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What is Hybrid Cloud?

Hybrid Cloud is a mix of different cloud ‘types’ or environments. For example, it could include on-premise private clouds, externally hosted private clouds and public cloud services. It may be a mix of UK-based hosting services with global hyperscale public cloud services. Basically, it’s a hybrid mix of different clouds.

Many organisations choose hybrid cloud so that they can deploy their applications and data across a range of cloud environments, to suit their individual organisation’s needs and business challenges, such as reducing cost and increasing service agility.

Some organisations have a range of applications that can’t be put into the public cloud, for commercial or data protection reasons. In this case, many deploy some applications internally and other applications with a hosting provider in a private cloud environment, and the remaining applications with a public cloud services provider. Alternatively, they may consume their apps as Software-as-a-Service (SaaS) solutions.

Some hosting providers offer hybrid cloud solutions, where your different cloud environments are brought together and managed centrally, with the ability to move data and apps between environments easily. The hosting provider takes care of connecting the different cloud environments so that everything can ‘speak to each other’ and so that workloads can be moved from one cloud environment to another.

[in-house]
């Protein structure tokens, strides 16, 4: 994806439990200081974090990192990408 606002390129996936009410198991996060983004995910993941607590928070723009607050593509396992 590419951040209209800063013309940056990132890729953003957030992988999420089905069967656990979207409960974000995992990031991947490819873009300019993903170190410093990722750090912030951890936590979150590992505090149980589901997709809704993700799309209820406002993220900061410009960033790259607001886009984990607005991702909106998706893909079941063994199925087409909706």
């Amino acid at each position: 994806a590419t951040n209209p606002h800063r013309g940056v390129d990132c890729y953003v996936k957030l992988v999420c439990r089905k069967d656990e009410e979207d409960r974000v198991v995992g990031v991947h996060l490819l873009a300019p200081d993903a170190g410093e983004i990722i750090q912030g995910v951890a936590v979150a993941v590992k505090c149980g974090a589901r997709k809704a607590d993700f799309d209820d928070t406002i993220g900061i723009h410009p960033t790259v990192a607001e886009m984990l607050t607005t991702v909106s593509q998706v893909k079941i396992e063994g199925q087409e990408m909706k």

Advantages of Hybrid Cloud include:

  • Flexible policy-driven deployment to distribute workloads across public and private environments based on security, performance and cost requirements.
  • Scalability of public cloud is achieved without exposing sensitive IT workloads to the inherent security risks.
  • High reliability as the services are distributed across multiple data centres both public and private.
  • Improved security as sensitive IT workloads run on dedicated resources in private clouds while regular workloads are spread across inexpensive public cloud to trade-off for cost investments.

Suitable choice for:

  • Organisations serving multiple verticals facing different IT security, regulatory and performance requirements.
  • Optimising cloud investments without compromising on the value proposition of either public or private cloud technologies.
  • Improving security on existing cloud environment such as SaaS offerings that must be delivered via secure private networks.
  • Organisations that are still on their ‘cloud journey’. A hybrid cloud environment enables you to leverage the flexibility, scalability and the potential cost savings of the cloud without having to commit to moving all workloads to the cloud in one go.

Limitations:

  • It can get expensive.
  • Strong compatibility and integration are required between cloud infrastructure spanning different locations and categories. This is a limitation with public cloud deployments, for which organisations lack direct control over the infrastructure.
  • Additional infrastructure complexity is introduced as organisations operate and manage an evolving mix of private and public clouds.

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